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Are cost models useful for telecoms regulators in developing countries?

Daniel Benitez (), Antonio Estache, David Kennet () and Christian Ruzzier ()

No 2384, Policy Research Working Paper Series from The World Bank

Abstract: Worldwide privatization of the telecommunications industry, and the introduction of competition in the sector, together with the ever-increasing rate of technological advance in telecommunications, raise new and critical challenges for regulation. Fo matters of pricing, universal service obligations, and the like, one question to be answered is this: What is the efficient cost of providing the service to a certain area or type of customer? As developing countries build up their capacity to regulate their privatized infrastructure monopolies, cost models are likely to prove increasingly important in answering this question. Cost models deliver a number of benefits to a regulator willing to apply them, but they also ask for something in advance: information. Without information, the question cannot be answered. The authors introduce cost models and establish their applicability when different degrees of information are available to the regulator. They do no by running a cost model with different sets of actual data form Argentina's second largest city, and comparing results. Reliable, detailed information is generally scarce in developing countries. The authors establish the minimum information requirements for a regulator implementing a cost proxy model approach, showing that this data constraint need not be that binding.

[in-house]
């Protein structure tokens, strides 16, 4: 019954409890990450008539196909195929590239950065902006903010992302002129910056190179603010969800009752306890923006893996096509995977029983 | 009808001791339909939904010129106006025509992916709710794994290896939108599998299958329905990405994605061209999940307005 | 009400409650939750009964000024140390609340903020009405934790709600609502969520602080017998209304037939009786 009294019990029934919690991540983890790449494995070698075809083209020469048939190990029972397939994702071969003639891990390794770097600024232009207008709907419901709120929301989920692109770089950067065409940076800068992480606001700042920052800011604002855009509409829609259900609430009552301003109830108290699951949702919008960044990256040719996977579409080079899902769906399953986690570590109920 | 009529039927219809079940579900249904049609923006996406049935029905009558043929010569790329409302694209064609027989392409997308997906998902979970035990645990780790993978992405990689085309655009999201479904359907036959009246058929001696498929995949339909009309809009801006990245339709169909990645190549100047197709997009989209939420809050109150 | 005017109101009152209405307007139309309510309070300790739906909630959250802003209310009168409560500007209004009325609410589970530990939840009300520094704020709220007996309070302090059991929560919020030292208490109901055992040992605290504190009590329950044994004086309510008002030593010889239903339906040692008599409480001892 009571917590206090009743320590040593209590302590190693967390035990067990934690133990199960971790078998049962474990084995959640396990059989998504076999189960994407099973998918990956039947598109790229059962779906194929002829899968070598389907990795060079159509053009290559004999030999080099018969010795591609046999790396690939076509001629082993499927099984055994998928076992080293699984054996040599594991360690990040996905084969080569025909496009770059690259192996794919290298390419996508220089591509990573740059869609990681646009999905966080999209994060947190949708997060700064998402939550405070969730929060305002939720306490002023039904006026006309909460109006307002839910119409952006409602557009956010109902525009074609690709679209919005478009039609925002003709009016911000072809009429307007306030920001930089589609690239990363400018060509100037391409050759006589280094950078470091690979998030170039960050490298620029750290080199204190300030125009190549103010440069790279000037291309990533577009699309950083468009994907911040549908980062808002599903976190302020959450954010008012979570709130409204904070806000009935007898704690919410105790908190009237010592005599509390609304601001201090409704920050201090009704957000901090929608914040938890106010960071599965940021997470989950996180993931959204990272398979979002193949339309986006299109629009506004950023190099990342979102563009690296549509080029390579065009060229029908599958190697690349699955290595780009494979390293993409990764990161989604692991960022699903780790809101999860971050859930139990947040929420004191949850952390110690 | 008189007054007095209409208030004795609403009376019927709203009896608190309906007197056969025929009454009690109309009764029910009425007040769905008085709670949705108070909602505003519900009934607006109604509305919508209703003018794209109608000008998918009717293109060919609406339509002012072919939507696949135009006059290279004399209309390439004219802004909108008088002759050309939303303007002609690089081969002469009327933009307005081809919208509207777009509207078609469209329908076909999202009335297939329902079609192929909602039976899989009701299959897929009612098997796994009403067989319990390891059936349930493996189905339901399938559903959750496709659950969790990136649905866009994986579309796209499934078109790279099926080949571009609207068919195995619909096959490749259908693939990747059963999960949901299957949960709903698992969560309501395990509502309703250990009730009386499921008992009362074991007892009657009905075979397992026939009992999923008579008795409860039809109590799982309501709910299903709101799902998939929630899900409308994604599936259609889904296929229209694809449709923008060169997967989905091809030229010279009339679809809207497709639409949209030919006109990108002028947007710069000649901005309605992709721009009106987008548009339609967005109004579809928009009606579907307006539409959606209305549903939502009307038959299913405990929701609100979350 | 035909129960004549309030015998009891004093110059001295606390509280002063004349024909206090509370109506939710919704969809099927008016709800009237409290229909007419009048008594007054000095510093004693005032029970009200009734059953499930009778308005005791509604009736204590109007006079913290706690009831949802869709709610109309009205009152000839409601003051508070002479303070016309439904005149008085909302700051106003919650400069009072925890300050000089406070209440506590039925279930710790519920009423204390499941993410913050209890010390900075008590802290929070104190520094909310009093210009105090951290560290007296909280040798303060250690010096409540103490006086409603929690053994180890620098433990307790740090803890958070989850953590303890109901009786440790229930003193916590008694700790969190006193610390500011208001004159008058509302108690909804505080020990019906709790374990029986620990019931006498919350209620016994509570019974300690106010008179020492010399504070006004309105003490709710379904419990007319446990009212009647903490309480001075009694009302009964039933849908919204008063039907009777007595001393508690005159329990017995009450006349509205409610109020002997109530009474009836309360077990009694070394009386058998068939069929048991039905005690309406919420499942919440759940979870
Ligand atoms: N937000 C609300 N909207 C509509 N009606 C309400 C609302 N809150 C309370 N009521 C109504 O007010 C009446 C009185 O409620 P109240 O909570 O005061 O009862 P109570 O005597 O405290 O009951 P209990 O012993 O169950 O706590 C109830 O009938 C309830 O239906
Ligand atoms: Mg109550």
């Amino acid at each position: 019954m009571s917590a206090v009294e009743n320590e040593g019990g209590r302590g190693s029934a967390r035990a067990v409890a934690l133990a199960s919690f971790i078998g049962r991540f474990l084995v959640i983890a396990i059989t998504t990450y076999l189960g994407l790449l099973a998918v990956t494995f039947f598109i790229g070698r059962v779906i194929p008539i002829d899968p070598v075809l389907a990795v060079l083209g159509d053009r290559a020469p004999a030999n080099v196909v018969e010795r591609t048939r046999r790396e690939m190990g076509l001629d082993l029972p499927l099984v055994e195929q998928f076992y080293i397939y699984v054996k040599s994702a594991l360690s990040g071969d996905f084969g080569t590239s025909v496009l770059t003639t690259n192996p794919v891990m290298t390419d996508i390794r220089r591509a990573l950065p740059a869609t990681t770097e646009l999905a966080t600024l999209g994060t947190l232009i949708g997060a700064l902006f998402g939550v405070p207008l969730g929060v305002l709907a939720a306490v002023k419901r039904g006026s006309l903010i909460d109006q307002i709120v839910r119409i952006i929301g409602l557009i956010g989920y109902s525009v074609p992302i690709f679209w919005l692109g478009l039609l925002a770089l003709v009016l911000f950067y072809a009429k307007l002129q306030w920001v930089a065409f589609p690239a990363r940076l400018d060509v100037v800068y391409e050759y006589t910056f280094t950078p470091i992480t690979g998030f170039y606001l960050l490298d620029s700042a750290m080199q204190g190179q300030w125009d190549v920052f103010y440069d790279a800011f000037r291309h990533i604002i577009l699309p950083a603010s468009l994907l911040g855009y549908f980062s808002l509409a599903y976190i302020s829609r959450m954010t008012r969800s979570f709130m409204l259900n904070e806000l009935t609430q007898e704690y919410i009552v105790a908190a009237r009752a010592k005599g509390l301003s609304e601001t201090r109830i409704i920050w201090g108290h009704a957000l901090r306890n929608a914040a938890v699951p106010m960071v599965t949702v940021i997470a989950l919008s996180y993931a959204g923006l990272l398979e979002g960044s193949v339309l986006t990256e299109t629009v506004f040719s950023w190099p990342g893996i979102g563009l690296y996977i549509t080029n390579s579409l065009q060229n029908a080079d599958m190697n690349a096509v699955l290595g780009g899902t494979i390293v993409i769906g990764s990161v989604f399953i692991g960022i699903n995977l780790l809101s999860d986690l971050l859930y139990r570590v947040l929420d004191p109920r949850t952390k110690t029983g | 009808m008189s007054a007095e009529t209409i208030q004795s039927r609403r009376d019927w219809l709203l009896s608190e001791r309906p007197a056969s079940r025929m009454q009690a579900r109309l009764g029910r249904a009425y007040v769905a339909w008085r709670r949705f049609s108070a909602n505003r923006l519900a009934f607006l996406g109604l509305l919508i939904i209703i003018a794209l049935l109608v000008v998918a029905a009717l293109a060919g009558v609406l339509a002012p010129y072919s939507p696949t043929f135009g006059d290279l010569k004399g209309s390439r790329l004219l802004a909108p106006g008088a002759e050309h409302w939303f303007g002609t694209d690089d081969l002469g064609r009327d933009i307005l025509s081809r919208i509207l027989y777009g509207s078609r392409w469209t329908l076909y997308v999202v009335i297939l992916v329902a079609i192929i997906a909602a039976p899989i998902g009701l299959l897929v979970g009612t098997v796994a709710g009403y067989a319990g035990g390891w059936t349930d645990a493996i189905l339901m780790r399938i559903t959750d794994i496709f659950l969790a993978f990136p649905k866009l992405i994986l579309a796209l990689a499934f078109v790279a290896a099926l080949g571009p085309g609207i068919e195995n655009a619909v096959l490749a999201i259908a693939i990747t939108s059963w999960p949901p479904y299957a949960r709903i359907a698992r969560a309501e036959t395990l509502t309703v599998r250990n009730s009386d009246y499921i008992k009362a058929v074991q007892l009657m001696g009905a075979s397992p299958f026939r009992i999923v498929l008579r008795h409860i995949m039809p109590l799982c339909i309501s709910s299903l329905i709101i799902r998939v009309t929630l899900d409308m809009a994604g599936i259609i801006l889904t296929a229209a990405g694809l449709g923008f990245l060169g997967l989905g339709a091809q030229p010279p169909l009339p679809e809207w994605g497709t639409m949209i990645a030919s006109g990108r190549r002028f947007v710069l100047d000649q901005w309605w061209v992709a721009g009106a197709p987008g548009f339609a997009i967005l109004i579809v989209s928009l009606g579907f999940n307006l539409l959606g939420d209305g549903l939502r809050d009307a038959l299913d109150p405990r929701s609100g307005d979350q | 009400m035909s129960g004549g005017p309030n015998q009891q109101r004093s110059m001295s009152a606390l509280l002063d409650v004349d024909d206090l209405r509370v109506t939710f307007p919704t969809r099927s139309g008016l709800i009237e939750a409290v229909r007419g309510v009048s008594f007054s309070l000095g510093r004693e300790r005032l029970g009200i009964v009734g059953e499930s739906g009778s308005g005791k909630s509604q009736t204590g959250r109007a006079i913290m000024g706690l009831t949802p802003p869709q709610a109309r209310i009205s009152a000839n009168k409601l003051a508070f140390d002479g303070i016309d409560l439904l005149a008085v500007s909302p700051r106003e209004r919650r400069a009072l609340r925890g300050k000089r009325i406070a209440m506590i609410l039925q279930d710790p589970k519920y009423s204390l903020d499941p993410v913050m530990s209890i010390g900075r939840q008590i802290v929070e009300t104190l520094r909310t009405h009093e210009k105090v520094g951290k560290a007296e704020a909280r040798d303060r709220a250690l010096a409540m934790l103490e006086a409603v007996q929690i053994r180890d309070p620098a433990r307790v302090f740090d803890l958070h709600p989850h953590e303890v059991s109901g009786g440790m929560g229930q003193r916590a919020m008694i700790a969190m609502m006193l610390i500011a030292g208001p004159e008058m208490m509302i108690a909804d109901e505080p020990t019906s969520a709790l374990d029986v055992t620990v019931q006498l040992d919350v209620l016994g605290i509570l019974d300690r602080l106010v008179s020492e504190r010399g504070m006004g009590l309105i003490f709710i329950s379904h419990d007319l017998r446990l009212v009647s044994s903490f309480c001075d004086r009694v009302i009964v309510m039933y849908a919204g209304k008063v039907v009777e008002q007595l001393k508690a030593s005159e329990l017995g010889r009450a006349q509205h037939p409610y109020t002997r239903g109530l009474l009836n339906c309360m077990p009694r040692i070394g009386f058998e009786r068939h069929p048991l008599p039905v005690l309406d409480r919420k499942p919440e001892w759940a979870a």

Keywords: ICT Policy and Strategies; Decentralization; Environmental Economics&Policies; Economic Theory&Research; Business Environment; ICT Policy and Strategies; Environmental Economics&Policies; Geographical Information Systems; Economic Theory&Research; Educational Technology and Distance Education (search for similar items in EconPapers)
Date: 2000-07-31
References: View complete reference list from CitEc
Citations: View citations in EconPapers (2) Track citations by RSS feed

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